Archive for the Guest Review Category
Woo hoo! It’s Guest Review Wednesday and we have a Guest Review! I love that so much. ^_^ Today, I hope you will welcome new Guest Reviewer Michelle Denise N of Lonelypond,and make her feel as welcome as possible. The floor is yours, Michelle!
Sound Euphonium, the animated series, follows the haphazard learning process of euphonium (or baritone) player Oumae Kumiko, a somewhat reluctant first year member of the Kitauji High School Concert Band. Kitauji suffered a schism the year before, when the more serious first (now second) years quit over their lazy seniors’ lack of effort. A new instructor, Taki Noburo, has taken over leadership, which attracted Kumiko’s fellow first year, trumpet virtuoso Kousaka Reina to the school. Kumiko had been trying to escape both band and Reina, after a ‘dud gold’ placement in middle school. SE’s first season built up a certain amount of dramatic tension between the two girls, which the second season glances at in the first episode, but then takes Kumiko and the rest of the episodes in an entirely unexpected ramble through the other relationships in the band.
If you love the trumpet, Sound Euphonium Season 2 is worth watching; the trumpet solos are sublime. If you watch anime not for music, but plotting and story pacing, SE2 would have trouble rating a dud bronze.
Kumiko is a mild, friendly, pleasant enough character. Through the first season, she spent most of her time with Reina. In the second season, they tossed Reina to the side, leaving her to pine over sensei while Kumiko wandered wide-eyed through relationships she didn’t really understand. There is also some attention paid to Kumiko’s relationship with her sister and Kumiko’s need to play music with someone she has an emotional connection to. The resolution to that plot point was shoehorned uncomfortably into the end of the season in a way that didn’t strike true for me with any of the characters involved. However, the smaller stories about other band members were short arcs that did actually catch my interest and my heart, unlike any of Kumiko’s antics. I mostly just felt like she was wildly out of her league emotionally, very naive.
Yuri: Let’s get the KumiRei question out of the way first off; it’s never really caught my interest as a combination, both girls seemed to be playacting. The first season of Sound Euphonium, Reina’s crazy boldness and how much I disliked her caused me to start yelling ‘devil trumpet player’ at the screen during her antics. The wonder and puzzlement of Sound Euphonium Season 2, is that just as I started to sympathize with her, she disappeared from the story.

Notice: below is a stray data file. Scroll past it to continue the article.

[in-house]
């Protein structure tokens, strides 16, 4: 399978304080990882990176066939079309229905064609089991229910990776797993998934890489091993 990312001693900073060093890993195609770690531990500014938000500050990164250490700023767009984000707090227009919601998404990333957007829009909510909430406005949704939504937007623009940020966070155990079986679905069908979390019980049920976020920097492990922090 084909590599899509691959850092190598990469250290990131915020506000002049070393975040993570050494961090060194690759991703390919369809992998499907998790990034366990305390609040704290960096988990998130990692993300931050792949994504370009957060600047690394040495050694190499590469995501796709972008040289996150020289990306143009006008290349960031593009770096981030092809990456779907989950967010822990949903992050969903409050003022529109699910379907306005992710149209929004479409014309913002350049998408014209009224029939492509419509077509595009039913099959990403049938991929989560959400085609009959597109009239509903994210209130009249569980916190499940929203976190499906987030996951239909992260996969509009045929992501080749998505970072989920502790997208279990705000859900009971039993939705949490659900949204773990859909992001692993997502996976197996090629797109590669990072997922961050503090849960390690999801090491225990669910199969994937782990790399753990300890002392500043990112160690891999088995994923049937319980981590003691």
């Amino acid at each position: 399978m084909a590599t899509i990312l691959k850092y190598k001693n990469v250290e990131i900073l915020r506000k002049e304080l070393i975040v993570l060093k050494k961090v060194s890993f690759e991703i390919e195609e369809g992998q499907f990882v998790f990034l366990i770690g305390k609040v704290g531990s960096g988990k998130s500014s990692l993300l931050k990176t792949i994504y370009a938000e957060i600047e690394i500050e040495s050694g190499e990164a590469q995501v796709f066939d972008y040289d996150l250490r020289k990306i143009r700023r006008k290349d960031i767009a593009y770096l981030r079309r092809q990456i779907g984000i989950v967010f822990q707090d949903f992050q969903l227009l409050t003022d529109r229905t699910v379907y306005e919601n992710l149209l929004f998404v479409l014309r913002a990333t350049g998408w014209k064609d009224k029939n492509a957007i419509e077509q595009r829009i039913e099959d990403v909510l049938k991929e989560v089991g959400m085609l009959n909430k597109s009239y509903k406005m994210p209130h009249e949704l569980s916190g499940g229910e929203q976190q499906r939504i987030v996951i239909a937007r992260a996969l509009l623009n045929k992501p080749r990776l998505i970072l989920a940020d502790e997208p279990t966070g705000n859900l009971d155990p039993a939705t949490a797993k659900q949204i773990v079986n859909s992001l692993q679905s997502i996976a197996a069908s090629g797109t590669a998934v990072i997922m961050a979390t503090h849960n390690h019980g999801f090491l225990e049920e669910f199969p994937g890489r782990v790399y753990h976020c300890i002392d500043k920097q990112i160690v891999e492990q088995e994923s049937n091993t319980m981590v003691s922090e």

If you look at Sound Euphonium Season 2, with no expectations it becomes the story of a young euphonium player’s innocent trampling through relationships more adult than she is capable of understanding, while searching for an emotional connection. Meanwhile, her weirdly intense best buddy from Season 1, the piercingly talented trumpet player with a crush on teacher, slips from story center to a near silent sideline participant, though still an epic trumpet player.
Non existent KumiRei chemistry gets eclipsed by the fragilely emo oboe player, Yoroizuka Mizore and the slightly swaggersome former flute, Kasaki Nozomi, suffering from one of those mutual misunderstandings that seem to plague fictional young girls who might have mad crushes on each other but never seem to talk about ANYTHING. This phenomenon always puzzles me when sighted in the wild. But this time, we get to an understanding, and a bonus nice moment that might lead the audience to think flautist and oboeist had kissed and made up at some point, but were refraining due to public location. And then Reina and Kumiko make fun of them, acing their callow youth best. There are also some exchanges that could be mistaken for flirting between several of the other band members, as well as the continued pining of trombone player, Tsukamoto Shuuichi, male, after Kumiko.
And we also have a pool episode, complete with bikinis.
Art 7 — some nice lighting, lots of outdoors moments, makes playing in band not visually boring
Story 5 — too unfocused
Characters 7 — many of them interesting, but leads let down by plot/pacing issues
Yuri — 3 (is that the right level for make it up and/or close your eyes and imagine)
Overall 6 (watch it for the music and the flute player so get at least halfway through)
Erica here: Sound Euphonium, Season 1 and 2 are available streaming over at Crunchyroll.
Thank you! I appreciate both the balanced perspective and the appreciation for music, although I’ll always be biased for woodwinds over brass. ^_^
The phenomenon you speak ofwhen characters just do not *talk to one another, I refer to as “Jondalar syndrome” after the male protagonist of The Mammoth Hunters, who desperately wants to have sex with female protagonist Ayla, but just never tells her, for 400 pages. It was excruciating. Irritated the pants off me. ^_^
Hello and welcome to Guest Review Wednesday! Today we have an extra-special report by our dear friend and co-conspirator, Bruce P, who ran off to Japan without me. :-( Settle for what always promises to be a good time, in the company of a great writer! Take it away Bruce!
On a trip to Japan this Halloween I was able to attend a couple of events that might be of interest to Okazu readers. The highlight of which was an exhibit of artwork by Yamagishi Ryoko, the exceptionally talented shoujo mangaka who authored Shiroi Heya no Futari, one of the earliest Yuri manga.
But first – a visit to the Akasaka Red Theater, venue for the live performance of Grand Stage, the Takarazuka-esque CD voice drama series that Erica has been reviewing. The final show was already in progress as I arrived in Tokyo, so it was a race from the plane to the bus to the hotel to the subway to Akasaka. Sweating, stumbling (long flight), I arrived in time, if I could just find the theater. Everything was working out so well. It really was a lovely autumn evening, and the Akasaka streets, sparkling with neon and echoing with gentle laughter, had a delicate nocturnal beauty, pole dancing places glowing softly in the night.
Problem was, I had real trouble locating the venue. As it turned out I wasn’t looking low enough. Descending from the sidewalk, behind some outdoor tables with pumpkin candles, the theater entrance looked a bit like an access to a storage cellar. Grand stage indeed. But the display posters were colorful. It’s interesting that the title graphic includes both a lily and a rose, a wink at the spectrum of gender/orientation conflation possibilities.
Less than a minute after I found the theater the show let out, and that’s timing. The audience numbered half a dozen or so, mostly women in floppy hats and clunky shoes.